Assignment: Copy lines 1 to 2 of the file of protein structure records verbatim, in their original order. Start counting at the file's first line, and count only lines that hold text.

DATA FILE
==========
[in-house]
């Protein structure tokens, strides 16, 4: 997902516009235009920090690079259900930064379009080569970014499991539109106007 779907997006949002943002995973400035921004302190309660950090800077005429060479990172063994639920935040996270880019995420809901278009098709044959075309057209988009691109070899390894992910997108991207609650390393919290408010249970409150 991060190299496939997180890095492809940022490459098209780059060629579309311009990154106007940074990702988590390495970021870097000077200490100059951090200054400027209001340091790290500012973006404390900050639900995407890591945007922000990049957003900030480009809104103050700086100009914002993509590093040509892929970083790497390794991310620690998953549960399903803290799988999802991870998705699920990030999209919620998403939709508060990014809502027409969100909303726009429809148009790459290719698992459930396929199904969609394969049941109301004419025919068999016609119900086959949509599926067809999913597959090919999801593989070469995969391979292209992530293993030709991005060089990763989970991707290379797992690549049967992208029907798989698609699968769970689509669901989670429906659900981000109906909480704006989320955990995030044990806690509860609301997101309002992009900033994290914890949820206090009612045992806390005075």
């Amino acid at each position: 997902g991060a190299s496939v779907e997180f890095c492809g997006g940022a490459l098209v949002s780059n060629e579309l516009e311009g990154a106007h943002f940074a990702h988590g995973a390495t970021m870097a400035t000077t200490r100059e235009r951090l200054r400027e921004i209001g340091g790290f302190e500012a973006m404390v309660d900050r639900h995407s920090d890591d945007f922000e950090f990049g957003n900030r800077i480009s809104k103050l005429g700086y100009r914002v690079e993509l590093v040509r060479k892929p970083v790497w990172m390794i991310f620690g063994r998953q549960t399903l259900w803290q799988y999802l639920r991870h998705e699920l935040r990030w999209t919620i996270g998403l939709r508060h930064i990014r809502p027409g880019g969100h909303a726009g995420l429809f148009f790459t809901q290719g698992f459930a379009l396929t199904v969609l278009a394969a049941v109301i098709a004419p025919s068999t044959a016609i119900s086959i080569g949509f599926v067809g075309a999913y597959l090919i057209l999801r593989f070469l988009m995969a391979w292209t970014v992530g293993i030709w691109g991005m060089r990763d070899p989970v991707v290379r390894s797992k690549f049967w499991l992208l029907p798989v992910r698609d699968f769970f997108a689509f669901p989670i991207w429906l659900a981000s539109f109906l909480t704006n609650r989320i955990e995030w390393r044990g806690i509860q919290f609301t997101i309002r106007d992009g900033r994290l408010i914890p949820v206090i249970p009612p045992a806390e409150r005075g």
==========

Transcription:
[in-house]
């Protein structure tokens, strides 16, 4: 997902516009235009920090690079259900930064379009080569970014499991539109106007 779907997006949002943002995973400035921004302190309660950090800077005429060479990172063994639920935040996270880019995420809901278009098709044959075309057209988009691109070899390894992910997108991207609650390393919290408010249970409150 991060190299496939997180890095492809940022490459098209780059060629579309311009990154106007940074990702988590390495970021870097000077200490100059951090200054400027209001340091790290500012973006404390900050639900995407890591945007922000990049957003900030480009809104103050700086100009914002993509590093040509892929970083790497390794991310620690998953549960399903803290799988999802991870998705699920990030999209919620998403939709508060990014809502027409969100909303726009429809148009790459290719698992459930396929199904969609394969049941109301004419025919068999016609119900086959949509599926067809999913597959090919999801593989070469995969391979292209992530293993030709991005060089990763989970991707290379797992690549049967992208029907798989698609699968769970689509669901989670429906659900981000109906909480704006989320955990995030044990806690509860609301997101309002992009900033994290914890949820206090009612045992806390005075």